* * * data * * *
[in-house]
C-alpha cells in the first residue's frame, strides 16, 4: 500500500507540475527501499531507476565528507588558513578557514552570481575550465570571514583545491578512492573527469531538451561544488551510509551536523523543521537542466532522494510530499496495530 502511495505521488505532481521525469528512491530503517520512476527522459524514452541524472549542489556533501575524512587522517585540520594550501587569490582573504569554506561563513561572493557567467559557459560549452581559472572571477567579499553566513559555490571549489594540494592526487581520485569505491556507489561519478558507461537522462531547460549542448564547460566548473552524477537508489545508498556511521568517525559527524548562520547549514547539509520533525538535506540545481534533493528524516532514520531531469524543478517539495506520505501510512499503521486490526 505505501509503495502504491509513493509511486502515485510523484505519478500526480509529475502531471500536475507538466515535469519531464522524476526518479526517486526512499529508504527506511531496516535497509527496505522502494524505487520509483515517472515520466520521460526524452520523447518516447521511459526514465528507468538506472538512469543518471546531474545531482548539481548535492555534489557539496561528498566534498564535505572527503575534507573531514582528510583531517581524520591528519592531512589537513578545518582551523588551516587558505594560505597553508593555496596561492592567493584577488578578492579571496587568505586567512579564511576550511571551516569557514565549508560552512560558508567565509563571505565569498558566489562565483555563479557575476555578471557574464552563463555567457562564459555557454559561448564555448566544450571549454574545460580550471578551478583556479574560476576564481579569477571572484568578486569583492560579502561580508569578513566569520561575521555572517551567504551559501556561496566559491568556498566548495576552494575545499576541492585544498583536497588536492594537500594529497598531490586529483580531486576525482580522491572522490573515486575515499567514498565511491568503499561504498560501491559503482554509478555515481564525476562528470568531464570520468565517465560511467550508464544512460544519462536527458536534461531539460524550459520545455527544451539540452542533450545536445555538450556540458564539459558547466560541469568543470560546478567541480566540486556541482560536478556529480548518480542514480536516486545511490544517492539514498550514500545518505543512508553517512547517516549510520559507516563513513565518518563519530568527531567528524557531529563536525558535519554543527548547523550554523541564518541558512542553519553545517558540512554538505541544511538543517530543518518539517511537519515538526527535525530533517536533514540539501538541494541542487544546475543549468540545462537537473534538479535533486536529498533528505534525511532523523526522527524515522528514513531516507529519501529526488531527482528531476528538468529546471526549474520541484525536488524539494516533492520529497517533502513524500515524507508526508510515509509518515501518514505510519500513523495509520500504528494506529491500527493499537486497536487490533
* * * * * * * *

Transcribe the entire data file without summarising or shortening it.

[in-house]
C-alpha cells in the first residue's frame, strides 16, 4: 500500500507540475527501499531507476565528507588558513578557514552570481575550465570571514583545491578512492573527469531538451561544488551510509551536523523543521537542466532522494510530499496495530 502511495505521488505532481521525469528512491530503517520512476527522459524514452541524472549542489556533501575524512587522517585540520594550501587569490582573504569554506561563513561572493557567467559557459560549452581559472572571477567579499553566513559555490571549489594540494592526487581520485569505491556507489561519478558507461537522462531547460549542448564547460566548473552524477537508489545508498556511521568517525559527524548562520547549514547539509520533525538535506540545481534533493528524516532514520531531469524543478517539495506520505501510512499503521486490526 505505501509503495502504491509513493509511486502515485510523484505519478500526480509529475502531471500536475507538466515535469519531464522524476526518479526517486526512499529508504527506511531496516535497509527496505522502494524505487520509483515517472515520466520521460526524452520523447518516447521511459526514465528507468538506472538512469543518471546531474545531482548539481548535492555534489557539496561528498566534498564535505572527503575534507573531514582528510583531517581524520591528519592531512589537513578545518582551523588551516587558505594560505597553508593555496596561492592567493584577488578578492579571496587568505586567512579564511576550511571551516569557514565549508560552512560558508567565509563571505565569498558566489562565483555563479557575476555578471557574464552563463555567457562564459555557454559561448564555448566544450571549454574545460580550471578551478583556479574560476576564481579569477571572484568578486569583492560579502561580508569578513566569520561575521555572517551567504551559501556561496566559491568556498566548495576552494575545499576541492585544498583536497588536492594537500594529497598531490586529483580531486576525482580522491572522490573515486575515499567514498565511491568503499561504498560501491559503482554509478555515481564525476562528470568531464570520468565517465560511467550508464544512460544519462536527458536534461531539460524550459520545455527544451539540452542533450545536445555538450556540458564539459558547466560541469568543470560546478567541480566540486556541482560536478556529480548518480542514480536516486545511490544517492539514498550514500545518505543512508553517512547517516549510520559507516563513513565518518563519530568527531567528524557531529563536525558535519554543527548547523550554523541564518541558512542553519553545517558540512554538505541544511538543517530543518518539517511537519515538526527535525530533517536533514540539501538541494541542487544546475543549468540545462537537473534538479535533486536529498533528505534525511532523523526522527524515522528514513531516507529519501529526488531527482528531476528538468529546471526549474520541484525536488524539494516533492520529497517533502513524500515524507508526508510515509509518515501518514505510519500513523495509520500504528494506529491500527493499537486497536487490533